Combining Afferent Stimulation and Mirror Therapy for Rehabilitating Motor Function, Motor Control, Ambulation, and Daily Functions After Stroke

Mirror therapy (MT) and mesh glove (MG) afferent stimulation might be effective in the reduction of motor impairment after stroke. A hybrid intervention of MT combined with MG (MT + MG) may broaden aspects of treatment benefits. The aim of this study was to demonstrate the comparative effects of MG + MT, MT, and a control treatment (CT) on the outcomes of motor impairments, manual dexterity, ambulation function, motor control, and daily function. Forty-three chronic stroke patients with mild to moderate upper extremity impairment were assigned at random to receive MT + MG, MT, or CT for 1.5 hours/day, 5 days/week for 4 weeks. Outcome measures were the Fugl-Meyer Assessment (FMA) and muscle tone measured by Myoton-3 for motor impairment and the Box and Block Test (BBT) and 10-Meter Walk Test (10 MWT) for motor function. Secondary outcomes included kinematic parameters for motor control and the Motor Activity Log and ABILHAND Questionnaire for daily function. Results. FMA total scores were significantly higher and synergistic shoulder abduction during reach was less in the MT + MG and MT groups compared with the CT group. Performance on the BBT and the 10 MWT (velocity and stride length in self-paced task and velocity in as-quickly-as-possible task) were improved after MT + MG compared with MT.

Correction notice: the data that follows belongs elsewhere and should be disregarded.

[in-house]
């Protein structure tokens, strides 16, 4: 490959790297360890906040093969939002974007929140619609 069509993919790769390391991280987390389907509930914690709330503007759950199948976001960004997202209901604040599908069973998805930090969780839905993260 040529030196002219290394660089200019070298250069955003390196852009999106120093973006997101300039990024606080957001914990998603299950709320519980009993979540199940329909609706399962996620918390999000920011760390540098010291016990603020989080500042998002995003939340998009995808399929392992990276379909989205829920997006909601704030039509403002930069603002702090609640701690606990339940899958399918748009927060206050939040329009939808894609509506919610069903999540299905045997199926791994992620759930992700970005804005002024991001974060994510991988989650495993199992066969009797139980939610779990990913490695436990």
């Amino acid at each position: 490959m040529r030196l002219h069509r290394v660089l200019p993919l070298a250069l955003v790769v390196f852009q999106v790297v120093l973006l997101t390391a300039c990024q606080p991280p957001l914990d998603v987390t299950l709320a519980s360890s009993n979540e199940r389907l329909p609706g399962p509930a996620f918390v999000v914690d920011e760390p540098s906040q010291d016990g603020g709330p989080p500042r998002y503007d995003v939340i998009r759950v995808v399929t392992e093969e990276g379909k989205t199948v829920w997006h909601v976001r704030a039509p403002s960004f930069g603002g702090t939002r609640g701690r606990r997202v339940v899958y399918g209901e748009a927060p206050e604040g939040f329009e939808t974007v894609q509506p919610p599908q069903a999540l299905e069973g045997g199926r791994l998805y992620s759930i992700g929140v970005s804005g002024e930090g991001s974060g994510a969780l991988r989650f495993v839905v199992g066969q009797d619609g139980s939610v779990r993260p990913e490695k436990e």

The study found that MT + MG improved manual dexterity and ambulation. MT + MG and MT reduced motor impairment and synergistic shoulder abduction to a greater degree than CT. Future studies might integrate functional task practice into treatments to enhance functional outcomes in patients with various levels of motor severity. The long-term effects of MG + MT are yet to be evaluated.